Lipomyelomeningocele: Pathology, Treatment, and Outcomes

A Review

Christina E. Sarris, B.S; Krystal L. Tomei, M.D., M.P.H; Peter W. Carmel, M.D; Chirag D. Gandhi, M.D.

Disclosures

Neurosurg Focus. 2012;33(4):e3 

In This Article

Surgical Intervention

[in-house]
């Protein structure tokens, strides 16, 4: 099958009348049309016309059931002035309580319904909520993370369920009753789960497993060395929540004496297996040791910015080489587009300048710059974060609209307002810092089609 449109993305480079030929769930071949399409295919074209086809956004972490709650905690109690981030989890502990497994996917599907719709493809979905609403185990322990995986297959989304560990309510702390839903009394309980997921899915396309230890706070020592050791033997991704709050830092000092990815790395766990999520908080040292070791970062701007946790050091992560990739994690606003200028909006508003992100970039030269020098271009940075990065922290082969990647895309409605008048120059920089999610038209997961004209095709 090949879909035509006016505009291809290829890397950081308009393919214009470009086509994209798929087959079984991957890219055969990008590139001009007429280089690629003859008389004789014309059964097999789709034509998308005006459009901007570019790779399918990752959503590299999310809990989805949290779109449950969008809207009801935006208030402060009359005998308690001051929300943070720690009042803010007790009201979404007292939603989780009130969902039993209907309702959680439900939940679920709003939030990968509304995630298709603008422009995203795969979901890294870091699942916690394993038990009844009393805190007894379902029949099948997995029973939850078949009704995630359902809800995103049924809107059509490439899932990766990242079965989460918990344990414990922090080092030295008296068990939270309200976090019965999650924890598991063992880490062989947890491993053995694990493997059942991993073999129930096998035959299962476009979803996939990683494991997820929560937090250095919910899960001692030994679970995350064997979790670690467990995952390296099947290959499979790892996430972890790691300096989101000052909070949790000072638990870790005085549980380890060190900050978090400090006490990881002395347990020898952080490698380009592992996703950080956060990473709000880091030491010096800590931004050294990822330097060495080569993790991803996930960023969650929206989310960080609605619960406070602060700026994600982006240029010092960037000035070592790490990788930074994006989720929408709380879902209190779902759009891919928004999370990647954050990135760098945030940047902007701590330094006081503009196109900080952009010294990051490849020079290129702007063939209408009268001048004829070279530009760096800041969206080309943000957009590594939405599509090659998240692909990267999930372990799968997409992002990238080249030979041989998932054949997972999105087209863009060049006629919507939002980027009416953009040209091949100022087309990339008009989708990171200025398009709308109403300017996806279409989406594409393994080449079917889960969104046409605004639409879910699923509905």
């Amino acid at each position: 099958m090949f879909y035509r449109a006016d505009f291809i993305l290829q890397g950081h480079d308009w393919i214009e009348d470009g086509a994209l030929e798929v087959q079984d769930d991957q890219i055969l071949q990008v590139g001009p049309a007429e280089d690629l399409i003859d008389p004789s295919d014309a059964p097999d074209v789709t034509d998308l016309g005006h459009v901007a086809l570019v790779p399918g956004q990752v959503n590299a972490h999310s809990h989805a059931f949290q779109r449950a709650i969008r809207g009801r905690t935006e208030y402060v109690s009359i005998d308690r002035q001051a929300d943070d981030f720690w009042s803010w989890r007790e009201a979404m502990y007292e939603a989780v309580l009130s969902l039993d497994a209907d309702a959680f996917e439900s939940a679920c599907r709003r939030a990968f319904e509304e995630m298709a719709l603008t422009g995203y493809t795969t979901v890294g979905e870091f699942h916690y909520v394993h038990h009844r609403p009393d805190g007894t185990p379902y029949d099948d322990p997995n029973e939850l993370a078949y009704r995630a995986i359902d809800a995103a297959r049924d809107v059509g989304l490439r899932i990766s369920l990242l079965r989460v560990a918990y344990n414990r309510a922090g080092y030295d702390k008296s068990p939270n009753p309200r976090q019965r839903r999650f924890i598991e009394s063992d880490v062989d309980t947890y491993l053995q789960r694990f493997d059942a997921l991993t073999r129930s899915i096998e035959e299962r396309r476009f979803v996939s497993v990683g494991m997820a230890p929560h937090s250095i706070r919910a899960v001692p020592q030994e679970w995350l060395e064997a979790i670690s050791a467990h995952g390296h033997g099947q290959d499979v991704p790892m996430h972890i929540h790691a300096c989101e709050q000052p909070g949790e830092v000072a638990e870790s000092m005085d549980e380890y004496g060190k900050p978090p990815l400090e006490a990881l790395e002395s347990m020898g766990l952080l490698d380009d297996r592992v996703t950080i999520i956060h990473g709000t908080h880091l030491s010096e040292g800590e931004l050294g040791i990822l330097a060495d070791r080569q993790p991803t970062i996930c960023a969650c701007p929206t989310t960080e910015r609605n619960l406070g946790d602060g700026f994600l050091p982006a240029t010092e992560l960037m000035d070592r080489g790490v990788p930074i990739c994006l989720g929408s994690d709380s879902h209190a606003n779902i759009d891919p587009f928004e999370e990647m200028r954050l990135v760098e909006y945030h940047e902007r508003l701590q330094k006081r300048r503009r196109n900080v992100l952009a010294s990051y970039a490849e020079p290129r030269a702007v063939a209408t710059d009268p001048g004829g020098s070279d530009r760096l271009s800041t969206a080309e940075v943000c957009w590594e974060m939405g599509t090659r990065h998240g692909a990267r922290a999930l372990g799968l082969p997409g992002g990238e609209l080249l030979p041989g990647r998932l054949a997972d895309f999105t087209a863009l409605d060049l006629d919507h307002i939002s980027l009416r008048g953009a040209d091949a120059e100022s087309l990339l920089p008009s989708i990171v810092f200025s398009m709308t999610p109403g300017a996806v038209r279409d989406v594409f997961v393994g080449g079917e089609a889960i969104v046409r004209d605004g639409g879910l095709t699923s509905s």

Surgical objectives in a lipomyelomeningocele repair include removal of the adipose mass, identification of the defect in the lumbosacral fascia for release of the tether, possible release of the filum terminale, preservation of neural elements, and prevention of retethering of the spinal cord (Fig. 3).[2] The lipomatous component is intimately associated with the neural placode, which will preclude complete resection of the lipomatous component without neurological injury.[51] Lipoma resection may be achieved utilizing cautery, laser, or ultrasonic aspiration. Additionally, if primary repair of the dura cannot be achieved, duraplasty may be warranted. There have been minimal associations between the types of dural substitutes used for duroplasty and their relation to retether of the cord.[47] Many of the studies evaluating efficacy of various dural substitutes in duraplasty for lipomyelomeningocele include surgery for myelomeningocele as well. Lipomyelomeningocele is considered among the complex pathologies prone to secondary tether. A study comparing complex (myelomeningocele, lipomyelomeningocele) to noncomplex (fatty filum, split cord malformation) pathologies demonstrated a higher incidence of retether in complex pathologies with primary dural closure, but no statistical difference in retether with duroplasty.[59] A generous duraplasty, therefore, may in fact be protective against retethering by creation of a larger CSF space around the neural placode.[59] It should be noted that some late complications have been noted with Silastic duraplasty including neomembrane formation, which may predispose the patient to hemorrhage near the operative bed, and low virulence infections.[16]